Women set for financial struggle in retirement
08 March 2013
News, Asia, Global
By Asia Asset Management
Women in Asia are more likely to struggle financially in retirement than men, with only two in five, on average, saying they have prepared adequately for a comfortable retirement compared to half of men surveyed by HSBC for its new Future of Retirement report: A New Reality.
The survey also found that on average, women face a bigger retirement savings void of at least a decade as they expect to live longer in retirement – 23.3 years versus 18.5 years for men – with their savings enough to last only ten years. Asian women, however, appear to be better positioned than other women across the globe – of which only a third claim their retirement preparations are sufficient to achieve the retirement they want.
Louisa Cheang, HSBC’s group general manager and regional head of retail banking and wealth management, Asia-Pacific, said: “The Future of Retirement survey shows that people are generally unprepared for retirement, though the situation appears more alarming for women as they expect to live longer with less savings. With more women getting the same opportunities in education and employment today, they stand a better chance of achieving the kind of retirement they want compared to women in past generations. But they need to take the first steps towards financial independence now.”
Fewer women have financial plans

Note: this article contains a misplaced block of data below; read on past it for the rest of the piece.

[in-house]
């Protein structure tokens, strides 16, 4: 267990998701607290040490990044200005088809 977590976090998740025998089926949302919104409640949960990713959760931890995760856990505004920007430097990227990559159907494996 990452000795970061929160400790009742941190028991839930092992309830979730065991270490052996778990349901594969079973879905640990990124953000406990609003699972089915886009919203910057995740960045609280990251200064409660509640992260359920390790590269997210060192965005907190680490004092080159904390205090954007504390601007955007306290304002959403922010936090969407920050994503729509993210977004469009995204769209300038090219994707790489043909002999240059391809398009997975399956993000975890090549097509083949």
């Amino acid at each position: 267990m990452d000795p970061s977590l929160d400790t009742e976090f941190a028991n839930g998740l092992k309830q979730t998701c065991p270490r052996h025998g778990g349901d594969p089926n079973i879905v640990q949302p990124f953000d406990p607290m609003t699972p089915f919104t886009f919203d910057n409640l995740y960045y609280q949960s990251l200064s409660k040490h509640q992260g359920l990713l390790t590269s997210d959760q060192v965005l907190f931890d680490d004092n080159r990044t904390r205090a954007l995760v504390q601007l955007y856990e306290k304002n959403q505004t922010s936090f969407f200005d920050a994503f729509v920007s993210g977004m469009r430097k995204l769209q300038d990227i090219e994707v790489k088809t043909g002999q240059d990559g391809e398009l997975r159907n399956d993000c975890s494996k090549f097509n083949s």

Globally, fewer women are saving regularly than men: 46% versus 50%, although this ratio improves in Asia: 54% versus 56%. Nevertheless, given the choice between saving for a holiday and retirement, 41% of female respondents in Asia would save for short-term goals, compared to 35% of men. The global averages are 47% and 39% respectively.
In addition, the survey showed that of Asians who are not yet fully retired, men set aside US$380 every month for retirement compared to $336 for women. Australian women save far less than men at $255 versus $433 – the biggest gap in the region; while Chinese women have nearly the same level of monthly retirement savings as men – $219 versus $226.
Asians yet to retire are most worried about poor health and financial hardship in retirement. The concern over financial hardship is generally more prevalent among women, except in Malaysia, although the difference is minimal. In Australia, the difference between women and men is most evident: 69% versus 54%.
In Asia, 32% of women said they have a financial plan in place, while 37% of men do. The percentage of women with a financial plan is the highest in India, followed by China, Hong Kong and Singapore. China is the only market in the region where women outnumbered men in this regard: 40% vs 38%. Globally, female respondents who have taken professional advice said they more than doubled (2.3 times) their savings while men nearly doubled (1.9x) their savings compared to those who have not.
Ms. Cheang said: “We recognise that while more women are contributing to the family income, many of them may not be making the financial decisions at home. More importantly, while they may be saving for the family, they are likely to overlook their own financial needs. Our survey shows that any form of financial planning can lead to higher savings. Whether it is setting aside an amount for your own retirement pot regularly, ensuring you have adequate health protection or speaking to a professional financial advisor to start a broader financial review, this will help women prepare for financial security in later life.”
The HSBC’s Future of Retirement program surveyed more than 15,000 people in 15 markets worldwide, including Australia, China, Hong Kong, India, Malaysia, Singapore and Taiwan.
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